I have spent most of the past 2 weeks on the road – first at ACP and this week at SGIM. I have talked with many internists, but several conversations have contributed to writing this post. Each of several leaders contributed to these ideas, but I will keep them anonymous so the innocent are protected.
Here are the main assumptions:
1. Internists by training excel in the care of complexity
2. Pursuing the label of primary care back in the 1980s was a major mistake
3. Hospital medicine exists for the benefit of true primary care physicians, because they do not have enough patients hospitalized to make the trip to the hospital worthwhile
I have no objections to those internists who want to continue the primary care strategy. However, we should follow the British Empire model and fully develop the consultant model. What do I mean by the consultant model?
I believe that we should support the development of a specific type of outpatient internist, one who handles complex patients as their main task. They could do just outpatient consultation and work closely with a hospitalist group, or they could be duelists. They would receive many referrals from hospitalists, and some from primary care physicians.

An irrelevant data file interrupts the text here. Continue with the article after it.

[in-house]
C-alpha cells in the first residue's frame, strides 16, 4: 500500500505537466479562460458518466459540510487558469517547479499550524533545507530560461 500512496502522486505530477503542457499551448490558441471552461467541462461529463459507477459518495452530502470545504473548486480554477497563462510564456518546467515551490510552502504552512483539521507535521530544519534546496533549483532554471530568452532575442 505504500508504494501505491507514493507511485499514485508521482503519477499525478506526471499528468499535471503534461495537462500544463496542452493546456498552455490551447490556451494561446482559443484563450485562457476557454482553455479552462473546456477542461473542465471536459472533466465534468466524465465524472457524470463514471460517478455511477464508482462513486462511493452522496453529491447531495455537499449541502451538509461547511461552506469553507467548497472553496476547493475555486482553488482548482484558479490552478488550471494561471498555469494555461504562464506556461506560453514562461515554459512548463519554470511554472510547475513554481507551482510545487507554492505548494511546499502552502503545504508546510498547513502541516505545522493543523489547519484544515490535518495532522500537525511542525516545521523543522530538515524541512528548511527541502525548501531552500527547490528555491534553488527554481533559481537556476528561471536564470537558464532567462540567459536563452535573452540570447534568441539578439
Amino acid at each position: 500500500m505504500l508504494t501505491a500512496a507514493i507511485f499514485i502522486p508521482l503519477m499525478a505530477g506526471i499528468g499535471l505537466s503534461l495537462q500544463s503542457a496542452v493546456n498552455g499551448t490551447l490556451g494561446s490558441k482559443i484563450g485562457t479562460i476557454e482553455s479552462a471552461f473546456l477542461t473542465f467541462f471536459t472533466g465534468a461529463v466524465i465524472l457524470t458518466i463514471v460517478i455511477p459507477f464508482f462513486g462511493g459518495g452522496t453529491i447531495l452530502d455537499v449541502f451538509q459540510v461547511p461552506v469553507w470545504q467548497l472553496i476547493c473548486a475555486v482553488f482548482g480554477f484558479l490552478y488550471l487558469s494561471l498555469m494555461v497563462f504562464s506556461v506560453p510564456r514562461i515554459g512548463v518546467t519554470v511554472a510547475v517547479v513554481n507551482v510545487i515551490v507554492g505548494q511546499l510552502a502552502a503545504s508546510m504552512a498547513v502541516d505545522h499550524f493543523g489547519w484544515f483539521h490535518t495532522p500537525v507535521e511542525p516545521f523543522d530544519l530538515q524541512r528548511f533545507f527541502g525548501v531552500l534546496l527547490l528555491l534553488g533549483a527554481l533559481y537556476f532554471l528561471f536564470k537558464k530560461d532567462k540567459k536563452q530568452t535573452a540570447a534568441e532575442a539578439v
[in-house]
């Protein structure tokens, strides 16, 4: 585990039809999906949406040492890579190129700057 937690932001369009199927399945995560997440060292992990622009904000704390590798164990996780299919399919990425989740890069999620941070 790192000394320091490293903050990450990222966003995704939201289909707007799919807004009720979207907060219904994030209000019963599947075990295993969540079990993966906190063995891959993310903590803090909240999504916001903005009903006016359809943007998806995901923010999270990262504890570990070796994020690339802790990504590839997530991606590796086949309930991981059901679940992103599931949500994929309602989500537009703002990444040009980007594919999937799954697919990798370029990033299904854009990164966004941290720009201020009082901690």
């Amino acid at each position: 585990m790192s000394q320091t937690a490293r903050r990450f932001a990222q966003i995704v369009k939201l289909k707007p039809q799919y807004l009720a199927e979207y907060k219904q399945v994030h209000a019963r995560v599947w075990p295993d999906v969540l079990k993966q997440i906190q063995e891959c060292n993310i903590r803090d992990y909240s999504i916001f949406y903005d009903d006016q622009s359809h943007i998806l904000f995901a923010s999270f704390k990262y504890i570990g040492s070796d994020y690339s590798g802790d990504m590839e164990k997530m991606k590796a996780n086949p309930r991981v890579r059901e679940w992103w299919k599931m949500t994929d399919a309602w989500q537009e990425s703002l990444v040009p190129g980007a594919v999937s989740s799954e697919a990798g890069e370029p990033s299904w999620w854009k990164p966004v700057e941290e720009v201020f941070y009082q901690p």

These consultants could give advice to primary care physicians on balancing the care of complex patients, or they could assume total care. Now we would have to develop a more rational payment system to support these consultants.
Many retainer practices serve this function. I have two friends in Birmingham who have a small retainer practice that fits this definition. They have markedly restricted their practice and have predominantly complex sick patients. They work with the hospitalist group, and they come to the hospital to insure excellent transitions and continuity.
Consultant internists would be experts in all the major chronic diseases – e.g., CHF, COPD, cirrhosis, diabetes, CKD – and their interactions.
If we could design this job properly (and some have done this), we would have improved outpatient care and decreased inpatient care. Obviously our current RBRVS system will not support this model, but I would favor some major demonstration projects to define the appropriate panel size and cost.
Those who enter internal medicine generally accept and enjoy complexity. I believe that we could define the consultant job in such a way as to make it a highly desirable job. It might help primary care physicians who find such patients time sinks.
So, in summary, I believe we should consider dividing outpatient internal medicine into two tracks – consultant and primary care. Now I am ready for both supporting and attacking comments.
Robert Centor is an internal medicine physician who blogs at DB’s Medical Rants.
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